Why is it important?:Early detection is the discovery of a disease or condition at an early stage of its development or onset, usually prior to the development of symptoms. Early detection may occur for individual patients, where clinically indicated, or for all members of a population through screening programs. In Australia, primary health care providers, including Aboriginal and Torres Strait Islander health services, and GPs, are a key element in early detection and early treatment programs. Early detection and treatment programs are most effective when there are systematic approaches to ensuring assessment and screening occurs regularly, at recommended intervals.
Breast, bowel and cervical cancer screening programs are designed to detect cancer early (breast and bowel cancer) or prevent its occurrence in the first place (bowel and cervical cancer). National programs for breast and cervical screening were implemented in Australia in the early 1990s, and have resulted in reductions in mortality for these cancers. The national program for bowel cancer screening was first implemented in 2006. From available data, almost 80% of the bowel cancers detected and removed as a result of the program were in the earliest two (out of four) stages of cancer spread.
Participation by Indigenous Australians in BreastScreen (the national breast screening program), the National Cervical Screening Program, and the National Bowel Cancer Screening Program (NBCSP) is at a lower rate than non-Indigenous participation (AIHW 2010c; Reath et al. 2008; Cancer Australia 2012). A recent analysis of the NBCSP suggests that factors contributing to this disparity include enrolment via Medicare records, thus disadvantaging those who are not registered; distribution of screening kits by post, disadvantaging those without a fixed address; the nature of the test; cultural perceptions of cancer; and lack of information about bowel cancer and screening (Christou et al. 2010).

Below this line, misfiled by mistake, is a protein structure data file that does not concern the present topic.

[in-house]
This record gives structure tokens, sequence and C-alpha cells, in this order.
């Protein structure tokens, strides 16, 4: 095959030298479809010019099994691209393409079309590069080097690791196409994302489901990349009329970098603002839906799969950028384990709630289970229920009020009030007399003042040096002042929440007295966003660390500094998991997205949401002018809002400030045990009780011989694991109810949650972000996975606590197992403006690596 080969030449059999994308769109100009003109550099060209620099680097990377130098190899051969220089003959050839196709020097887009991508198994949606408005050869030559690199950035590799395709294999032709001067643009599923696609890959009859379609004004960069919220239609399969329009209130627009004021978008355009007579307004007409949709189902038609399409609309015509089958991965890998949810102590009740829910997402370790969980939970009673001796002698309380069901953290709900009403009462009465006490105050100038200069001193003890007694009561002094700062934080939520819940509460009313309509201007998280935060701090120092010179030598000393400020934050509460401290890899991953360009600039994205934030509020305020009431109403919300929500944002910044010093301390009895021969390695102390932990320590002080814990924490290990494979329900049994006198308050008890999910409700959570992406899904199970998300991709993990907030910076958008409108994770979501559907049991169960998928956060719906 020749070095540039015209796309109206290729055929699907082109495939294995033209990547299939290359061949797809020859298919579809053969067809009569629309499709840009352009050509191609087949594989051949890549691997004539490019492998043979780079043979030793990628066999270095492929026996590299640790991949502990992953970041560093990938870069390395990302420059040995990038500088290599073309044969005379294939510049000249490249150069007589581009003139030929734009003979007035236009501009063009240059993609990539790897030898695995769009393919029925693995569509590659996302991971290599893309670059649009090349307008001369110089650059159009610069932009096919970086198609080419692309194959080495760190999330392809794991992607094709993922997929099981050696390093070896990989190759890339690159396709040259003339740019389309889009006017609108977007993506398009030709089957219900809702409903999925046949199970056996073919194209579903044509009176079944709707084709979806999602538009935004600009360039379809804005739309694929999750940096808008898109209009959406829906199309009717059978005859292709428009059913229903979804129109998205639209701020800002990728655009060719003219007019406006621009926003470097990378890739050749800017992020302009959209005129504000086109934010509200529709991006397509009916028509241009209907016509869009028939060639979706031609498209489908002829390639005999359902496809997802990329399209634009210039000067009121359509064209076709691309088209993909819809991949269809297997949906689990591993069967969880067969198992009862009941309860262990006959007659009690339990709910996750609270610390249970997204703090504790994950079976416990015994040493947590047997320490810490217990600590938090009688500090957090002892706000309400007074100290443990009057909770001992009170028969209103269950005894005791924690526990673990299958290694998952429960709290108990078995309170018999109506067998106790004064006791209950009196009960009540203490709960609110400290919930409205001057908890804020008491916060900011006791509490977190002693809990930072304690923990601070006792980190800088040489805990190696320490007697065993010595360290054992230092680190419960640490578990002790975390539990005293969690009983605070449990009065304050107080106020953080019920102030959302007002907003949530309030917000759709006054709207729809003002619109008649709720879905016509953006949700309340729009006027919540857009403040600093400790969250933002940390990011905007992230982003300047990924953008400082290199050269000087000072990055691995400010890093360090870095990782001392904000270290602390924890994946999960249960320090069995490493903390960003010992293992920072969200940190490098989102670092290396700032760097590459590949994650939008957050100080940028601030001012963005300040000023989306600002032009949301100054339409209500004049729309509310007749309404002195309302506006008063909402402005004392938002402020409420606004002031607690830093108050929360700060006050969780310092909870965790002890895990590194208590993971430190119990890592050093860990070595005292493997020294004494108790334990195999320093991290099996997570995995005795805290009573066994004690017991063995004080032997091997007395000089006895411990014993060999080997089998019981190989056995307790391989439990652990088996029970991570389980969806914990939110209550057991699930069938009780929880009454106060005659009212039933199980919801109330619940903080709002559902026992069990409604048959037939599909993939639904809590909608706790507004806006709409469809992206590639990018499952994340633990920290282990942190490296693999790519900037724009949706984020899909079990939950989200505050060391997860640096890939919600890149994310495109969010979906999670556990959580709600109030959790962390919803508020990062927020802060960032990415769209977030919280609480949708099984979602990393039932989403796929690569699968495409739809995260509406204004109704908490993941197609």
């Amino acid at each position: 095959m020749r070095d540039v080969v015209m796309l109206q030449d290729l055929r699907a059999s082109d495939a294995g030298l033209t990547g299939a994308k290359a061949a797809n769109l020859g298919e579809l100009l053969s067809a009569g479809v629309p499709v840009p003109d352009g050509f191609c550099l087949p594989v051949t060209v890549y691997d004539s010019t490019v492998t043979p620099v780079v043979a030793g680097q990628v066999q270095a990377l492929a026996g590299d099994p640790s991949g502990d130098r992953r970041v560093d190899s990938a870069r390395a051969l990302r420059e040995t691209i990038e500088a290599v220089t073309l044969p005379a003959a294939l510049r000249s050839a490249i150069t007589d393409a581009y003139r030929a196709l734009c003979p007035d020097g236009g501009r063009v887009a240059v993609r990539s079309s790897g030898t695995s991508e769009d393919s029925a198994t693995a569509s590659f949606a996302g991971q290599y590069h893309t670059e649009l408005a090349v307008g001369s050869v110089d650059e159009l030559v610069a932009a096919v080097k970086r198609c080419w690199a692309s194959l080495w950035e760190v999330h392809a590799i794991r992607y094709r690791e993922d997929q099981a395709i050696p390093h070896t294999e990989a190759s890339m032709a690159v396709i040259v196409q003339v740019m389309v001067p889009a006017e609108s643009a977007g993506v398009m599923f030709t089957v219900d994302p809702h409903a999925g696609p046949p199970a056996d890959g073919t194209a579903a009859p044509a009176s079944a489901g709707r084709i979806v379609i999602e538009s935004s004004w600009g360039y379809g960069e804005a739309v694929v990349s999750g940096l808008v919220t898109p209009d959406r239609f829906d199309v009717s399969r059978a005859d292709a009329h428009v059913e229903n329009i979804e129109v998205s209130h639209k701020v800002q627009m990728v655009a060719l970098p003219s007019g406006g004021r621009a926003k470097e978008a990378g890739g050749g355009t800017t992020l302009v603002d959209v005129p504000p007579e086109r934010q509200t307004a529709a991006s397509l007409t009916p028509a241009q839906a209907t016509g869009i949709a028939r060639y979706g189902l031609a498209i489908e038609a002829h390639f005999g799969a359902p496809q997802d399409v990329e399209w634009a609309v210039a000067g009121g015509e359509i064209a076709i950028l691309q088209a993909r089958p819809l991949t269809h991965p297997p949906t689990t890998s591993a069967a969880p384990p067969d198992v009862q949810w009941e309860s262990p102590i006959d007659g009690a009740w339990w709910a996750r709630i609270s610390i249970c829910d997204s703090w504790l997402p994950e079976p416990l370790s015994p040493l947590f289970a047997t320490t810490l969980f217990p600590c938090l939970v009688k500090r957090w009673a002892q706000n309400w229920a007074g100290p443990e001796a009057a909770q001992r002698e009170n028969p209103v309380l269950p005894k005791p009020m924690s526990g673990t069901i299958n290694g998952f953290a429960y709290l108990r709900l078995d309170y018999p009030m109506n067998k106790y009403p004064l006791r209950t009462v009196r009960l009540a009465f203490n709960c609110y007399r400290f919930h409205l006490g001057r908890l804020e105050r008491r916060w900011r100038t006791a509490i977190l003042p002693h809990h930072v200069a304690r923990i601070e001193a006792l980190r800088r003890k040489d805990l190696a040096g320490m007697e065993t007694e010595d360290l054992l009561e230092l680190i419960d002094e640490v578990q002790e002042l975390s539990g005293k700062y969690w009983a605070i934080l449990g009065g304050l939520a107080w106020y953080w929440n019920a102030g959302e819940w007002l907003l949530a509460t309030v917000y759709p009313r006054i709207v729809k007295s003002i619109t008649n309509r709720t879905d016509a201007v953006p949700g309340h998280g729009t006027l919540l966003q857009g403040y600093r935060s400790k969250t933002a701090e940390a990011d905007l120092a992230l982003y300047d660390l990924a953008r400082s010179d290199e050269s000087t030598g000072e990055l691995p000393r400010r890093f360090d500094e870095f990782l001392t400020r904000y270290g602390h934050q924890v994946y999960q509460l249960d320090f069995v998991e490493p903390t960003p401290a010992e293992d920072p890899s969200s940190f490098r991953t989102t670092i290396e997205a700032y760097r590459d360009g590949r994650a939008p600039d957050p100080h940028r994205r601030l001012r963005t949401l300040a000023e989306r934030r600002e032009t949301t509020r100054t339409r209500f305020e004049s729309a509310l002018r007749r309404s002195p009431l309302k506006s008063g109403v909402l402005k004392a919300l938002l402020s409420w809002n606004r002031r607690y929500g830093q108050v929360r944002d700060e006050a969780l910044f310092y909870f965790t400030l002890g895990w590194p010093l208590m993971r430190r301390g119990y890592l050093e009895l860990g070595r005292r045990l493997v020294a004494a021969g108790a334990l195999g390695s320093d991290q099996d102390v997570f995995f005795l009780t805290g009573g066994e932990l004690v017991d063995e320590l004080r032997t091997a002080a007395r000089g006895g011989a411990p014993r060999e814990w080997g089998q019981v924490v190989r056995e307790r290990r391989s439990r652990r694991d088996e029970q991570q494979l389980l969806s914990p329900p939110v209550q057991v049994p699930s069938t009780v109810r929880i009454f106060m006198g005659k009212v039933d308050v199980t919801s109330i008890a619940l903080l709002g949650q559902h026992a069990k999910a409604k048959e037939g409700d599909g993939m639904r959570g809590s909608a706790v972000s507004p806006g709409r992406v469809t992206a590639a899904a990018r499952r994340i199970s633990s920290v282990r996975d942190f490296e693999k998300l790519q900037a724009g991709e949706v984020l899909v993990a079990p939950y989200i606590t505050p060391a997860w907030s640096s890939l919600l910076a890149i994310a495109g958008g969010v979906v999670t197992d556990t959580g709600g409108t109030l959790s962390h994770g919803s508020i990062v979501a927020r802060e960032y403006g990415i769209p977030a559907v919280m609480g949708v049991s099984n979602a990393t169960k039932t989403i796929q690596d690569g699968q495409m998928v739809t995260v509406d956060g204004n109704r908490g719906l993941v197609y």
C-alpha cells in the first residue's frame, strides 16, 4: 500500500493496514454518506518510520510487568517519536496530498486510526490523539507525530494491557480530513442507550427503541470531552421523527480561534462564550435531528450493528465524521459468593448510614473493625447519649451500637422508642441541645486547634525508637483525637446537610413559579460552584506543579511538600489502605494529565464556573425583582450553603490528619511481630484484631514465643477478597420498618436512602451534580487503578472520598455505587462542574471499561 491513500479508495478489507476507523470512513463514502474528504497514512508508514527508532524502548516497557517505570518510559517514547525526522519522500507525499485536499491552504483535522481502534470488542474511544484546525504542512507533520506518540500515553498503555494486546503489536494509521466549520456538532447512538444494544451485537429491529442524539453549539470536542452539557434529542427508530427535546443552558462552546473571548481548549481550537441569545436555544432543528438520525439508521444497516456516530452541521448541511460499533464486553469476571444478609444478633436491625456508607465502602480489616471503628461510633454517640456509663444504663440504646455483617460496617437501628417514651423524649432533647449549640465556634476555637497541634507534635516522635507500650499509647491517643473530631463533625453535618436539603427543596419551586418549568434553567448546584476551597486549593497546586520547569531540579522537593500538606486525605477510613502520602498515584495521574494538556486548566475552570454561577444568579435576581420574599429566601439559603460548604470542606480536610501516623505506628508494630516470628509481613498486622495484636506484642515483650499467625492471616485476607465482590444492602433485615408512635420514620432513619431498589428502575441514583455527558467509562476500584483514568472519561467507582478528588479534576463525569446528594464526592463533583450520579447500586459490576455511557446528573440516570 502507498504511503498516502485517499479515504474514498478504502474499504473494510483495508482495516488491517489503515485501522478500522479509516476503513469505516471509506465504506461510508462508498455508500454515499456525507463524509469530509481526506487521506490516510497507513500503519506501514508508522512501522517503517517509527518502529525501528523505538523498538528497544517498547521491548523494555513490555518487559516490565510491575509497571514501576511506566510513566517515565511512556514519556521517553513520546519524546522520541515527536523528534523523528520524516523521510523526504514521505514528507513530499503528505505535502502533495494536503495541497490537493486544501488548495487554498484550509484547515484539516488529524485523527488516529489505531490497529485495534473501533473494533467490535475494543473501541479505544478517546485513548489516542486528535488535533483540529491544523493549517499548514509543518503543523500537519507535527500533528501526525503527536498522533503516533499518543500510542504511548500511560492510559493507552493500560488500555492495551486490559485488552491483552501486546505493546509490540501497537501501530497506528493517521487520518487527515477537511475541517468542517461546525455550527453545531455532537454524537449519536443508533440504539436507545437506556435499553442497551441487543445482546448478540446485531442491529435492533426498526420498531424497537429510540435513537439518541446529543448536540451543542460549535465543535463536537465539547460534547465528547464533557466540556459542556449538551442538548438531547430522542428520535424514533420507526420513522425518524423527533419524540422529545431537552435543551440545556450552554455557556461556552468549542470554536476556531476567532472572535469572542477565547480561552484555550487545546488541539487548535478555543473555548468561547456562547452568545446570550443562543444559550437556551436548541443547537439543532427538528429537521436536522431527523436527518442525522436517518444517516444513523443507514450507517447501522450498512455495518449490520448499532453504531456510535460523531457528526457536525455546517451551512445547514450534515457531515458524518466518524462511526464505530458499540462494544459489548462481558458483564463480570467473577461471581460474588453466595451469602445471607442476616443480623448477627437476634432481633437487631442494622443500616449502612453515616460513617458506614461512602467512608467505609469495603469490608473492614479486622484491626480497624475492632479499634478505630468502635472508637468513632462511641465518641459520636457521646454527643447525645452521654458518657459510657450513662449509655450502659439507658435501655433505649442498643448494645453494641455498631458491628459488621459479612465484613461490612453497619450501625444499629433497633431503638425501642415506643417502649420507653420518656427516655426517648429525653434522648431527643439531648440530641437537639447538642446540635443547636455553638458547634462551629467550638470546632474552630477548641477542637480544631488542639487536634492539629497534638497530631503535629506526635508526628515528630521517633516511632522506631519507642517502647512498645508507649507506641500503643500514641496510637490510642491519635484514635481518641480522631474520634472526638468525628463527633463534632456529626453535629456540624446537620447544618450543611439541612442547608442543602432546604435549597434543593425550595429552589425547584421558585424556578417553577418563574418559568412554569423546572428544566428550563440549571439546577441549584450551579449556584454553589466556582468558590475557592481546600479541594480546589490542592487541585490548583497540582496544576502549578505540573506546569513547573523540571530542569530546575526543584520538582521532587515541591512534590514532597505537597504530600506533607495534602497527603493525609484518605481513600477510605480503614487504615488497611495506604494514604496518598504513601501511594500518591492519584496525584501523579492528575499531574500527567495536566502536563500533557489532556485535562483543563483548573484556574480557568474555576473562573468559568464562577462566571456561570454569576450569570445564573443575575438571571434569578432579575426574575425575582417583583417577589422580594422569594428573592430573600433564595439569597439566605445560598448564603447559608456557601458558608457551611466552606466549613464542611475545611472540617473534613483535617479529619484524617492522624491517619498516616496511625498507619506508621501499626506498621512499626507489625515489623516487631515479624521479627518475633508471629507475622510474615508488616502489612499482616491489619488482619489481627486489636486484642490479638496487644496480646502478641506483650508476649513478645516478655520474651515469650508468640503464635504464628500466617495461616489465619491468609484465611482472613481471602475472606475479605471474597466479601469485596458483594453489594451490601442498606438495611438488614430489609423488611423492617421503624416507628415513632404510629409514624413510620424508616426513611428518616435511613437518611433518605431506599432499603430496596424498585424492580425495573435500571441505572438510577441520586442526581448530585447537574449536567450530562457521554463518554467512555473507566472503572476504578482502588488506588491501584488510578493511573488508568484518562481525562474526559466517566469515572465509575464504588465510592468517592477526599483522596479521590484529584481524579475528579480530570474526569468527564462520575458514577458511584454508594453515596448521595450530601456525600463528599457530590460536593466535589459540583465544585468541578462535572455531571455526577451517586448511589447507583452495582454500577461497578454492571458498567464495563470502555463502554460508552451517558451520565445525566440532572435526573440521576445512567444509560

Findings:Health assessments for Indigenous Australians aged 55 years and over were introduced in 1999 and for those aged 15–54 years in 2004. In 2009–10 new measures to increase the take up of health assessments for those aged 15 years and over were introduced as part of the National Partnership Agreement in Closing the Gap in Indigenous Health Outcomes. Trend analysis shows a statistically significant increase in health assessments for those aged 15 years and over between July 2009 and December 2011 with more than a doubling of the rate.
MBS items for health assessments for Indigenous children aged 0–14 years were introduced in 2006. During 2010–11, 22,415 health assessments were undertaken, representing around 11% of children in the target group. There was also a statistically significant increase in these health assessments since 1 July 2009. Note: between July 2007 and June 2009, approximately 10,000 additional Child Health Checks were provided or funded as part of the Northern Territory Emergency Response which were not captured in the Medicare dataset.
There were 38,331 health assessments provided in 2010–11 for Indigenous Australians aged 15–54 years and 10,623 for those aged 55 years and over. The proportion of the Indigenous population aged 55 years and over receiving health assessments (21%) was lower than the proportion of all Australians aged 75 years and older receiving health assessments (27%).
In 2008–09 an estimated 37% of Indigenous women aged 50–69 years participated in screening for breast cancer compared with 56% for other Australian women. Rates were highest for Indigenous women in Qld (49%) and lowest in the NT (24%). In 2004–05, 58% of Aboriginal and Torres Strait Islander women aged 18 years and over reported having a regular Pap smear test. This compares with an estimated 61% of all Australian women aged 20–69 years who were recorded in the national cervical screening register in 2004–05 (AIHW 2008b), and 59% in 2009–10 (AIHW 2011d). Indigenous women aged 18 years and over living in remote areas were more likely to report having a regular Pap smear test than those in major cities (65% and 54% respectively). Rates were highest in the NT (72%) and lowest in WA and NSW (52%).